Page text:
Paris: Guinea`s president warned Sunday that Islamic extremism risked spreading throughout west Africa and called on countries in the region to do more to help Nigeria in its struggle against Boko Haram.
Alpha Conde`s comments came after the radical group kidnapped 185 people in northeast Nigeria on December 14, in a chillingly similar event to the April abduction in Chibok of more than 200 school girls.
"If there is a problem in one country, if we don`t put out the fire it will spread to the other countries," Conde told TV5 Monde television in a Sunday interview.
"We hope that we will become aware of this and put an end to the danger of Boko Haram.
"Today it spreads to Cameroon, tomorrow it will be Niger, or Mali, or Guinea... It`s not because we don`t have common borders that we are not threatened."
Conde said African states had not helped Nigeria enough and needed to be "more responsible."
Boko Haram has carried out a series of abductions in Nigeria this year, boosting their supply of child fighters, porters and young women reportedly used as sex slaves.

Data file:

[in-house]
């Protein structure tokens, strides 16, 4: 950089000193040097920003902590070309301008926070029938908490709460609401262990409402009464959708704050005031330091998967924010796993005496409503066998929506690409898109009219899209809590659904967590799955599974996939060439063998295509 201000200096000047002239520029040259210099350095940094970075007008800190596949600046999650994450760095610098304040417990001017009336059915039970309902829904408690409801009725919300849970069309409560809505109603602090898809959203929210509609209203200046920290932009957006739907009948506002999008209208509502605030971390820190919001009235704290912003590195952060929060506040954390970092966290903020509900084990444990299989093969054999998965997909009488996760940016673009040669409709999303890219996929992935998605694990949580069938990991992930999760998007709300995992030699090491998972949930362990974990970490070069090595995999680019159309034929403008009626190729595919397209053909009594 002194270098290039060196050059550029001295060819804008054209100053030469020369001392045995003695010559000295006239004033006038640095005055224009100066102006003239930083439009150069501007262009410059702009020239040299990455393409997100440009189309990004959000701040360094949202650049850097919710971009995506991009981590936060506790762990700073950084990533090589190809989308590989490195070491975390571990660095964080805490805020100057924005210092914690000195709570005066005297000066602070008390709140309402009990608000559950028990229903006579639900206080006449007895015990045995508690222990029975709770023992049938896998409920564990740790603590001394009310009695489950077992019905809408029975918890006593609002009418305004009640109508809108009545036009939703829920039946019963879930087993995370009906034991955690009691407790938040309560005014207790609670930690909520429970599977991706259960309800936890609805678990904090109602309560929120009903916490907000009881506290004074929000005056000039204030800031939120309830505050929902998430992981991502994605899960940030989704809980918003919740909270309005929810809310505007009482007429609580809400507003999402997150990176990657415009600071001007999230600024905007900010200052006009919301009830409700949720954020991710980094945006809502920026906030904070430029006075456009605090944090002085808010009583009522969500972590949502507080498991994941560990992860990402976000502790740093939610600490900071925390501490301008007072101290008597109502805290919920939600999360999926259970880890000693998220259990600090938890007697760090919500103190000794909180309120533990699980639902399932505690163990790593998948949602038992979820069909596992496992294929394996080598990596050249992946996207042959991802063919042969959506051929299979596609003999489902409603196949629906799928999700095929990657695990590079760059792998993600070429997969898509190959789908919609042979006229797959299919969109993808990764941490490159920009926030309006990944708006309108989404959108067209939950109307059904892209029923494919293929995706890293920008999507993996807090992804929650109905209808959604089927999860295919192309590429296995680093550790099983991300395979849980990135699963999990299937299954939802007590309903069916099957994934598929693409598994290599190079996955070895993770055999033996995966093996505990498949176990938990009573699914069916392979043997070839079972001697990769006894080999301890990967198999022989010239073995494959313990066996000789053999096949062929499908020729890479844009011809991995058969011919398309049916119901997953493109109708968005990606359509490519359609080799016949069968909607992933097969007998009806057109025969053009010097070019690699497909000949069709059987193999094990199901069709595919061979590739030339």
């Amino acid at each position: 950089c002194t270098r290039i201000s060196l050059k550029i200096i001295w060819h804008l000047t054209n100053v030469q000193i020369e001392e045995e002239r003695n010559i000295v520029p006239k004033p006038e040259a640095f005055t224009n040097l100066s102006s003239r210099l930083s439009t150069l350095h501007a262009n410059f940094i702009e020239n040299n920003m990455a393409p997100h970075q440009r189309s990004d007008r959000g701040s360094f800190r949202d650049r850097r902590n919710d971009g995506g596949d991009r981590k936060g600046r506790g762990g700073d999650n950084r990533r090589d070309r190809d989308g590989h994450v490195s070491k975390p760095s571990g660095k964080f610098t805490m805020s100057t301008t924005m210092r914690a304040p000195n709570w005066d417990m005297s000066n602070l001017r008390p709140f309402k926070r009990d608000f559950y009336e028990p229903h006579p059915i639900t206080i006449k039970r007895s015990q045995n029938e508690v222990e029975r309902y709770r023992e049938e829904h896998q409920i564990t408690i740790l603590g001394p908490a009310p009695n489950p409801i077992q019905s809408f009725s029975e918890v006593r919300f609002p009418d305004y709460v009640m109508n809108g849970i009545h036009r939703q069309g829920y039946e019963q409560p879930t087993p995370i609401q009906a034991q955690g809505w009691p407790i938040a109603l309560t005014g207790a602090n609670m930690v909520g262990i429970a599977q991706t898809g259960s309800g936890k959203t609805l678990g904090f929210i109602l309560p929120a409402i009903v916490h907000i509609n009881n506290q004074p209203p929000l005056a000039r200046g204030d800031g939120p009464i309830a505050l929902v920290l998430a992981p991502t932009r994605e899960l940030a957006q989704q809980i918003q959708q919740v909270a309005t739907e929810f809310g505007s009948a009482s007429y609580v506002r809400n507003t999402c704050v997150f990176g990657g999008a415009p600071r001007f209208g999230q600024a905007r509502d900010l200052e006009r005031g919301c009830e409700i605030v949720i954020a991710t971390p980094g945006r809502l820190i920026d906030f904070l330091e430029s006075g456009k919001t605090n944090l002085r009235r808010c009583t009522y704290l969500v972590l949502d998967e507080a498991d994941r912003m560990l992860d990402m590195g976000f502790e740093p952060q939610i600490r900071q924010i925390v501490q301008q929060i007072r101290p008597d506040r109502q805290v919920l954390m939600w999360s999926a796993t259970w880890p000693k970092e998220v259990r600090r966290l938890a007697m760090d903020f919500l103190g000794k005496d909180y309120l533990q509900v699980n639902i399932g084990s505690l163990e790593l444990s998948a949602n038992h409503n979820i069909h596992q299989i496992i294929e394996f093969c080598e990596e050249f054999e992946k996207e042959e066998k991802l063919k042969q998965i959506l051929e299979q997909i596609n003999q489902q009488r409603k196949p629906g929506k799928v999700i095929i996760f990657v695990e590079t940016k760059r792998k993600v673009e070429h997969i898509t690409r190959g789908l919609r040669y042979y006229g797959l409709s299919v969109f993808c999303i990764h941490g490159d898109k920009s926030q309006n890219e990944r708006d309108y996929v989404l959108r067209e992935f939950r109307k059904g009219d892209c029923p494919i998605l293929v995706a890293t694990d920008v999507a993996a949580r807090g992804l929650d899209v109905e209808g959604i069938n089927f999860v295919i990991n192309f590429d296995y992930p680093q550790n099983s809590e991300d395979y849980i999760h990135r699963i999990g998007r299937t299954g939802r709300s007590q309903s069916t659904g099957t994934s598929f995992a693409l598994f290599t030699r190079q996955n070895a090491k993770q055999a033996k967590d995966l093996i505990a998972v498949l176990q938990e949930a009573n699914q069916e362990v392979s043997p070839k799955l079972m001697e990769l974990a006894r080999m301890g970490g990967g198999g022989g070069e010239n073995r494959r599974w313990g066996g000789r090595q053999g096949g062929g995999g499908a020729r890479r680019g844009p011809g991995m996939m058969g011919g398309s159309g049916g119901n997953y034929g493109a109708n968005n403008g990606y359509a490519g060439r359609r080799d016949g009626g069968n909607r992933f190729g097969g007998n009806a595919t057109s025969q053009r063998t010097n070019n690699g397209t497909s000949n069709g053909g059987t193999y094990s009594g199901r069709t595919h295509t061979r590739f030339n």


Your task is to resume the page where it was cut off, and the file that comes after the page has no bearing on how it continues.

The five-year uprising by the extremists has killed more than 13,000 people and forced more than 1.5 million others from their homes.
And the radical group has extended its activities beyond Nigerian soil, notably into neighbouring Cameroon.
But the threat in the region is not only limited to Boko Haram.
Islamists driven out of Mali`s key northern towns by the French army last year, for instance, are now holed up in the desert and wreak sporadic violence.
Conde also said that presidential elections would still be held in Guinea in 2015 despite the Ebola epidemic, which has hit the country hard.
"Ebola will not stop us from holding elections. Ideally, we would like to defeat Ebola before elections," he said.
"We will give the CENI (Independent National Electoral Commission) all the means to hold elections" next year.